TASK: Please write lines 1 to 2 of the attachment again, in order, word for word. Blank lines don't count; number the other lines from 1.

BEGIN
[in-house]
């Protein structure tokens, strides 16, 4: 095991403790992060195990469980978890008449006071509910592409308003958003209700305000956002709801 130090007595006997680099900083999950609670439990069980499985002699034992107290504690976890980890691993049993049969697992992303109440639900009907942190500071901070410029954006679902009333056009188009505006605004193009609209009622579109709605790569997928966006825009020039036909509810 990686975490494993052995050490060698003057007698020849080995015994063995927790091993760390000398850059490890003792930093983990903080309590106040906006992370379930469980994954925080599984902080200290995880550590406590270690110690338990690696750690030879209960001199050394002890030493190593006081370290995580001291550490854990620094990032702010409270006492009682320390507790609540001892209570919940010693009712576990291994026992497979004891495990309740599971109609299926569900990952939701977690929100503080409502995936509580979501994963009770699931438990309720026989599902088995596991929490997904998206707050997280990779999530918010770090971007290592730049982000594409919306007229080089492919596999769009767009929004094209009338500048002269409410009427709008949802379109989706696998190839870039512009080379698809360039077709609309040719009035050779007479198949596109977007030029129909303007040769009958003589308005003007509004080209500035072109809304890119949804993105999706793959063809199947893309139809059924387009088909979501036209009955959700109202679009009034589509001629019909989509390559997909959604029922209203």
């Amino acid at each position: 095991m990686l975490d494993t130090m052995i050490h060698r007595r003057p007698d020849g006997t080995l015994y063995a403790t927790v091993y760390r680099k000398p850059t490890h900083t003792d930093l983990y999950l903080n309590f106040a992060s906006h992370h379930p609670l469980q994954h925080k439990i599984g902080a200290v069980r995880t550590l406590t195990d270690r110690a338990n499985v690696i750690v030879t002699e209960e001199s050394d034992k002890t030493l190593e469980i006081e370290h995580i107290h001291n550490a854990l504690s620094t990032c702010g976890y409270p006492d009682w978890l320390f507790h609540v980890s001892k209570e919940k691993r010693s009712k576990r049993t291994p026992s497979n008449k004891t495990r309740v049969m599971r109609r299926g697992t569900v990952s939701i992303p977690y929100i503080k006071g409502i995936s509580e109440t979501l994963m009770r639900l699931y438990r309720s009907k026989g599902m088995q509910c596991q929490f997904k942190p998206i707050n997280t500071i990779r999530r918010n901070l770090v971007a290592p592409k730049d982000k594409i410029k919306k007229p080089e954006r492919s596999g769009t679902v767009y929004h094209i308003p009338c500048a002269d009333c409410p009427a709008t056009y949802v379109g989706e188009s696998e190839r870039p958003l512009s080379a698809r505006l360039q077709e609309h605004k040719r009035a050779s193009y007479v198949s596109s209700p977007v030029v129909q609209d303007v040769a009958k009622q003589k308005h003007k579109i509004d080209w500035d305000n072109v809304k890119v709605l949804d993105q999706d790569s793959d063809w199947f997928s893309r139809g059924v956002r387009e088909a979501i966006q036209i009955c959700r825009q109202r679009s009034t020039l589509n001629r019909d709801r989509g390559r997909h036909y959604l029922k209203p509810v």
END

[in-house]
């Protein structure tokens, strides 16, 4: 095991403790992060195990469980978890008449006071509910592409308003958003209700305000956002709801 130090007595006997680099900083999950609670439990069980499985002699034992107290504690976890980890691993049993049969697992992303109440639900009907942190500071901070410029954006679902009333056009188009505006605004193009609209009622579109709605790569997928966006825009020039036909509810 990686975490494993052995050490060698003057007698020849080995015994063995927790091993760390000398850059490890003792930093983990903080309590106040906006992370379930469980994954925080599984902080200290995880550590406590270690110690338990690696750690030879209960001199050394002890030493190593006081370290995580001291550490854990620094990032702010409270006492009682320390507790609540001892209570919940010693009712576990291994026992497979004891495990309740599971109609299926569900990952939701977690929100503080409502995936509580979501994963009770699931438990309720026989599902088995596991929490997904998206707050997280990779999530918010770090971007290592730049982000594409919306007229080089492919596999769009767009929004094209009338500048002269409410009427709008949802379109989706696998190839870039512009080379698809360039077709609309040719009035050779007479198949596109977007030029129909303007040769009958003589308005003007509004080209500035072109809304890119949804993105999706793959063809199947893309139809059924387009088909979501036209009955959700109202679009009034589509001629019909989509390559997909959604029922209203």